I think that through this interaction Bram Stoker is expressing the fear in the Victorian era of sexually free women. The way Mina’s reaction is described shows the complete fear that was felt that she would become ‘one of them.’ Stoker uses the juxtaposition of her ‘sweet’ eyes and then the words following being ‘repulsion’ and ‘horror’ while describing her looking at the three women to contrast this pure woman, Mina, and the repulsive, horrifying women that are trying to get her to ‘come to the dark side.’ I think that Stoker is playing on the idea in this time that sexual freedom was somehow contagious, and someone could ‘catch’ this terrible ‘disease.’ In this time sex wasn’t seen as anything pleasurable for a woman, the purpose of sex was to get pregnant, and there wasn’t any conversation about anything other than a heterosexual relationship. So, women who were sexually liberated were considered to have something wrong with them, and that thing that made them abnormal could be passed on to others if the pure soul was left unattended. Mina in this scene is vulnerable and continuing to get closer to becoming a vampire and ‘dying’ and Van Helsing is protecting her with multiple holy contraptions to try and save her from these villains. The three women are trying to entice Mina to go, and the reason Mina is saved is because of the holy circle that is protecting her.

Technology? hmm idk…

Bram Stoker utilizes technology throughout Dracula to demonstrate fears of the Victorian era. Technology helps the group during their conquest. Stroker makes sure to demonstrate the helpfulness of technology throughout the novel, like when Mina walks into Dr. Seward recording his day in his phonograph. Mina, unable to contain her excitement, “blurts out” that it “beats even shorthand” (235). When introduced to a new piece of technology, Mina can hardly contain herself, as a lot of her duty within the team has been about transcribing, this new technology allows for an easier way of life. This small interaction serves as a way to calm the reader about technology, demonstrating ways that it can improve quality of life.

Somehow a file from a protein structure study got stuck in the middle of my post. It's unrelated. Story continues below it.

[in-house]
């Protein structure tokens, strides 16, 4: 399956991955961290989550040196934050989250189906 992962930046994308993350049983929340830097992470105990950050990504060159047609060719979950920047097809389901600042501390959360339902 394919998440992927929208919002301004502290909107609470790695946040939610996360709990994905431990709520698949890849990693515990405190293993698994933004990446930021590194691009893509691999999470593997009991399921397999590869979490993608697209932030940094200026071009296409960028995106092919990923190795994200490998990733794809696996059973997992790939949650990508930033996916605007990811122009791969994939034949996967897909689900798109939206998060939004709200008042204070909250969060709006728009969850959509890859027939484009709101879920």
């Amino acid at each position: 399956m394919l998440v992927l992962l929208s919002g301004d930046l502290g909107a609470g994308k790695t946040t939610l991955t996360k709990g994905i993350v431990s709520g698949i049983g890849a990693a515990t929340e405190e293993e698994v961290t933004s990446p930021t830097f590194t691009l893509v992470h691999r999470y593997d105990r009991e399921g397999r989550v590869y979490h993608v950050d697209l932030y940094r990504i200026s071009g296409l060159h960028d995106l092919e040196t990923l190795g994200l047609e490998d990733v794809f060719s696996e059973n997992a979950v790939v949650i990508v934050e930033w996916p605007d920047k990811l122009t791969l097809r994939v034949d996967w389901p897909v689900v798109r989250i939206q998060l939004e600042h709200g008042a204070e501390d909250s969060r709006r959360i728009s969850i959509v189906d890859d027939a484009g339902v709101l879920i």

Technology is also seen as a life saver to Mina once again. Mina mentions how grateful she is for her “Traveller’s’ typewriter…” and how she would have “felt quite astray doing the if I had to write with a pen” (372). Mina has gained such comfort through the new technology, that the old pen and paper method would leave her feeling “astray.” Technology has influenced the characters’ daily lives so much they are now lost without it. The phonograph and traveller’s typewriter allow for the group to have an easier time transcribing their findings better. This has positive externalities: their (more accurate) findings can be published for more to see, helping people learn about Dracula and the supernatural, giving them warning signs, and preventions. However, it also demonstrates the fears that plagued the Victorian era within technology: the loss of the old self.